While chatter regarding web surfing on phones usually revolves around emergent smartphones and their full Internet browsers, most cell users today are still tethered to the mobile web.
Denver-based, Buzzwire hasn't forgotten this constituency. According to The New York Times, the start-up ? which built its brand by enabling streaming multimedia to cell phones ? is debuting m.buzzwire.com today. The new venture aggregates users? favorite WAP sites and content ? sort of like Digg, but for cell phone?accessible sites.
To vote, people text or e-mail a story, or click on a Buzzwire button located on the page. These user-recommended items, plus those tagged by company editors, will form a guide to the best of the mobile web. Readers can view the 20 most popular stories, search by topic, save lists to read later, and even check out what their friends are looking at.
Although this may be a service aimed at mobile web surfers, the greatest benefit may be for companies looking to boost their internet marketing.
Everyone from The Pew Internet & American Life Project to the NYT has said that, in the future, most web surfing will be done on mobile devices rather than desktop computers. Even so, today's mobile web traffic lags far behind full website numbers by a huge margin. It may be because advertisers still can't figure out how to connect with customers on their phones. Knowing what cell phone users respond to can offer some insights into what works and what doesn't.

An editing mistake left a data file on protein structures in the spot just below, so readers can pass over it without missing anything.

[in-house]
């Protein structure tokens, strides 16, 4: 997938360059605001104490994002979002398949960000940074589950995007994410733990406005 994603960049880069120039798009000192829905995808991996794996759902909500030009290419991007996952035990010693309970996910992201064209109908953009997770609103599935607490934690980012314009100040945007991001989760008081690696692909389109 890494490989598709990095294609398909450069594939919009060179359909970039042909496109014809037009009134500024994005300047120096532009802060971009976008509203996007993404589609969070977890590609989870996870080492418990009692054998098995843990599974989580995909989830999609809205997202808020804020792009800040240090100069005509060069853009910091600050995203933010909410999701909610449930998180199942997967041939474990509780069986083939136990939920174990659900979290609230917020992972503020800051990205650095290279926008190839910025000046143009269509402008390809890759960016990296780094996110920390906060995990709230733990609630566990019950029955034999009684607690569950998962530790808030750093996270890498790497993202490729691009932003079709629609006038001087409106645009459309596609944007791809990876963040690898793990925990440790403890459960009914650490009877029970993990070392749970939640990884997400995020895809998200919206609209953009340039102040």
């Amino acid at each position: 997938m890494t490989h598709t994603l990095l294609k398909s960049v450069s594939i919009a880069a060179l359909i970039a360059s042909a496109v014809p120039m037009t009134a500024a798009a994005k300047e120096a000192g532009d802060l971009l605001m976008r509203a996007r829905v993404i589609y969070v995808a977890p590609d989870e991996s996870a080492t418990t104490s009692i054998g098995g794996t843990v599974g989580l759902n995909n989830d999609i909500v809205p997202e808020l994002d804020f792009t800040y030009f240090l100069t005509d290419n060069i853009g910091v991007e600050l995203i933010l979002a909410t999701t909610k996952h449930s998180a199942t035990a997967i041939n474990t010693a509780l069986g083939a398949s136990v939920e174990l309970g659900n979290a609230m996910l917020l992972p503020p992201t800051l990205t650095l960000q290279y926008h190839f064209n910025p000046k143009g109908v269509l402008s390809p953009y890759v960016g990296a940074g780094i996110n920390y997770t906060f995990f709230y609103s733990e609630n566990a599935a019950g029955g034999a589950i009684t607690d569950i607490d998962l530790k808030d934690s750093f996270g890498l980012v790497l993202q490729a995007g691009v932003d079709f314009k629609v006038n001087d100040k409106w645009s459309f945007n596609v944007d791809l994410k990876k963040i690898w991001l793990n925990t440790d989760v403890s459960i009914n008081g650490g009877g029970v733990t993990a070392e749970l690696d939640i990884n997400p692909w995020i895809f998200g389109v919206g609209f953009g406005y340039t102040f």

That means, if advertisers can figure out how to effectively monetize the mobile web, there could be an expanded playing field for end users. Although I?m not a fan of ads, I also remember hating the limited web browsing I had back in my pre-iPhone days. At least with more offerings, the fuller and more diverse experience may have made up for the ad pollution.